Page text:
Small holiday perk
Customers are cautious, retailers wary but sales forecast is up
Ron Franklin did some window shopping in Boston’s Downtown Crossing this week, but was “very cautious’’ about every purchase.
“I have five kids, so I had to scale back,’’ said Franklin, a painter who lives in the South End.
It’s that kind of attitude that worries area retailers as the crucial holiday shopping season nears, even as they predict some growth in sales over last year. Consumers, still smarting from the recession, remain reluctant to spend.
The National Retail Federation said it expects sales for November and December to increase 2.3 percent to $447.1 billion, compared with the same period last year. That’s slightly lower than average, but an improvement from last year, when sales were nearly flat, and much better than the 3.9 percent drop in 2008 caused by the financial crisis.
For retailers everywhere, the entire year hinges on the next two months. In Massachusetts, holiday sales account for about 25 percent of annual business for the average store, according to Jon Hurst, president of the Retailers Association of Massachusetts.
“We still have a way to go to get back to 2007,’’ Hurst acknowledged, but he noted that Massachusetts has been recovering from the recession at a faster pace than the country as a whole, and he expects business to be up modestly when final sales figures are tabulated in January.
That kind of tempered optimism is being voiced elsewhere as well.
“Consumers are still nervous, still concerned about their own personal situation, and probably will spend the same or less than they did last year,’’ said Madison Riley, managing director with retail consulting firm Kurt Salmon Associates. “It just bodes for a really relatively modest seasonal period.’’
Retailers, from giants such as Wal-Mart Stores Inc. and Macy’s Inc. to independent local shops like Stellabella Toys, say the challenge this year will be the same as last year: to entice bargain-hunting shoppers while also keeping a tight rein on inventory and staffing levels.
“I expect to see a positive sales result in this fourth quarter,’’ Wal-Mart chief executive Mike Duke told analysts this week at the company’s annual analysts meeting in Bentonville, Ark.
Sherry Lang, a spokeswoman for retail discounter TJX Cos., which is based in Framingham, said she also is anticipating a “good holiday season.’’ Customer traffic has continued to rise over the last year, she explained, and store officials plan to add seasonal staff at around the same levels as last year.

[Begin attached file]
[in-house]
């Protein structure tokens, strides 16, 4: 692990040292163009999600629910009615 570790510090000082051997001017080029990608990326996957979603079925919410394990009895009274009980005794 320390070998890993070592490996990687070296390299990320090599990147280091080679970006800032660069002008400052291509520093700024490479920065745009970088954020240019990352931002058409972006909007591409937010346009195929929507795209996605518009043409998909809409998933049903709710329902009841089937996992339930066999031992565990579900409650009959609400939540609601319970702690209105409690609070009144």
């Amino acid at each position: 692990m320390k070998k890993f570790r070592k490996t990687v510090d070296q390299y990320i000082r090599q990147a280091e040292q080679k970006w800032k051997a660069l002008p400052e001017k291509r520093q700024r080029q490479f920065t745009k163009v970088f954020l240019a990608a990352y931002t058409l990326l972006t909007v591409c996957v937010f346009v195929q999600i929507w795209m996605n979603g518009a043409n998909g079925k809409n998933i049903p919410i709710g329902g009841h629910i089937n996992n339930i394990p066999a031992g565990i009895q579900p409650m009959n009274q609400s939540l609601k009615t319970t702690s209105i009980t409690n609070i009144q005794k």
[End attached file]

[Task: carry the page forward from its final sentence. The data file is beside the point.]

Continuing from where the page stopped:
“We seem to be attracting new customers,’’ she said. “The challenge is always execution. . . . We need to stay sharp and do our jobs.’’
For many retailers, that means recognizing that the way people shop has changed, said Mike Tesler, a partner with the Norwell consulting firm Retail Concepts. “The fun is out of shopping,’’ Tesler said, adding that consumers have less time and are increasingly buying only to fill needs. “People aren’t just going to the mall to look around and hang out with friends like they used to.’’
Successful retailers, Tesler said, are the ones that have cultivated loyalty for their brands and that make shoppers feel good about what they buy. They have also learned to keep their overhead low.
“What retailers have learned from the difficulties [of the last two years] is the need to be meaner, leaner, and also, to get more out of the help that they already have,’’ Tesler said. According to the recruiting firm Challenger, Gray & Christmas Inc., up to 600,000 seasonal workers will be hired nationwide this October, November, and December — a nearly 20 percent jump from last year, but still not as high as prerecession levels.
Macy’s plans to hire about 65,000 temporary workers, a slight increase over last year, said Jim Sluzewski, senior vice president. He said the department store chain expects sales to rise in the second half of the year — especially coming off of a good back-to-school shopping period. Same store sales at Macy’s were up 4.8 percent in September.
“The bottom line is that we’re very optimistic for the holiday season,’’ he said.
IHS Global Insight, a Lexington forecasting firm, said yesterday that September retail sales were up 0.4 percent over last year. Chris G. Christopher Jr., IHS senior principal economist, said that’s “relatively good news,’’ but questioned whether that would continue into the holiday season.
Mark Whiting, general manager of the Northshore Mall in Peabody, said he expects his mall’s stores to have a “very robust shopping season,’’ and hopes that sales will rise as much as 4 percent or more.
“We had a very, very successful back-to-school [season] here,’’ Whiting said. “I traditionally use that as a barometer of how we’ll trend during the holiday season.’’
At Stellabella Toys, which has four locations in Greater Boston, owner Rick Henry was more cautious. He expects his store’s holiday sales to remain flat or pick up slightly over last year.
“Business has been OK. We have some good months, we have some flat months, we have some periods where we’re down a little bit,’’ said Henry. “A bad year is no good. You can have a great seven or eight months, and if you don’t have a good holiday, it can hurt the whole year.’’
Erin Ailworth can be reached at firstname.lastname@example.org.